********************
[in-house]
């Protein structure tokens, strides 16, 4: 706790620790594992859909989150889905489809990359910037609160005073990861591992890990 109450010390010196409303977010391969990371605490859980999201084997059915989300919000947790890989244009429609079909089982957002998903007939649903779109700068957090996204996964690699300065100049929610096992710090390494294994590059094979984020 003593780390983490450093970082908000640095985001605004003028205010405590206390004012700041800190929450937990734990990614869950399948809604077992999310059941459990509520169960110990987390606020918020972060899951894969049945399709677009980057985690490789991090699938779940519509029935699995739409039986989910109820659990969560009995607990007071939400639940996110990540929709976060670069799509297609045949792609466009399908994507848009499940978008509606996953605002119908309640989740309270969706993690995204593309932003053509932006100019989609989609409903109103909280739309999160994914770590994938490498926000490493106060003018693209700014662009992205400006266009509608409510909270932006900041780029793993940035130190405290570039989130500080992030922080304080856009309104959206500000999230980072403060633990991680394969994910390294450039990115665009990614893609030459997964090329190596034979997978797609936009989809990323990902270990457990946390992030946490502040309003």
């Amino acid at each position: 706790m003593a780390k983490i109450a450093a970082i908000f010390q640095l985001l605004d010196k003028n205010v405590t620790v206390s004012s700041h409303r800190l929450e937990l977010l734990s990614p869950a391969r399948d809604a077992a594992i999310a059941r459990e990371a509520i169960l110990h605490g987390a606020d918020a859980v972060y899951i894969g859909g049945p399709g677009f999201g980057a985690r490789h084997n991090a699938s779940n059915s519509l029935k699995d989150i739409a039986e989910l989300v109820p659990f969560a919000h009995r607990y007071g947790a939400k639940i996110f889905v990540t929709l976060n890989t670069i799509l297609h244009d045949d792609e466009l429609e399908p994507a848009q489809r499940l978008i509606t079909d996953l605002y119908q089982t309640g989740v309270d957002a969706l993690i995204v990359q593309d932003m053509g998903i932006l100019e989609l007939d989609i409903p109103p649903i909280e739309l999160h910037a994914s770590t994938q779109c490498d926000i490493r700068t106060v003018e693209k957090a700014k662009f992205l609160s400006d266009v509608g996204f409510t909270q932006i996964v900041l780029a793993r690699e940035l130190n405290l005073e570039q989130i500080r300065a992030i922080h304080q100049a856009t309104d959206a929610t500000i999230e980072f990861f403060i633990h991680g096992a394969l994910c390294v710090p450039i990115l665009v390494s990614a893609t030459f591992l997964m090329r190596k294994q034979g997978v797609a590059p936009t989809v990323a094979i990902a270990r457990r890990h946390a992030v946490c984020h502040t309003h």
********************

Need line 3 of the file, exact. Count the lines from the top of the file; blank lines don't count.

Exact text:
């Amino acid at each position: 706790m003593a780390k983490i109450a450093a970082i908000f010390q640095l985001l605004d010196k003028n205010v405590t620790v206390s004012s700041h409303r800190l929450e937990l977010l734990s990614p869950a391969r399948d809604a077992a594992i999310a059941r459990e990371a509520i169960l110990h605490g987390a606020d918020a859980v972060y899951i894969g859909g049945p399709g677009f999201g980057a985690r490789h084997n991090a699938s779940n059915s519509l029935k699995d989150i739409a039986e989910l989300v109820p659990f969560a919000h009995r607990y007071g947790a939400k639940i996110f889905v990540t929709l976060n890989t670069i799509l297609h244009d045949d792609e466009l429609e399908p994507a848009q489809r499940l978008i509606t079909d996953l605002y119908q089982t309640g989740v309270d957002a969706l993690i995204v990359q593309d932003m053509g998903i932006l100019e989609l007939d989609i409903p109103p649903i909280e739309l999160h910037a994914s770590t994938q779109c490498d926000i490493r700068t106060v003018e693209k957090a700014k662009f992205l609160s400006d266009v509608g996204f409510t909270q932006i996964v900041l780029a793993r690699e940035l130190n405290l005073e570039q989130i500080r300065a992030i922080h304080q100049a856009t309104d959206a929610t500000i999230e980072f990861f403060i633990h991680g096992a394969l994910c390294v710090p450039i990115l665009v390494s990614a893609t030459f591992l997964m090329r190596k294994q034979g997978v797609a590059p936009t989809v990323a094979i990902a270990r457990r890990h946390a992030v946490c984020h502040t309003h």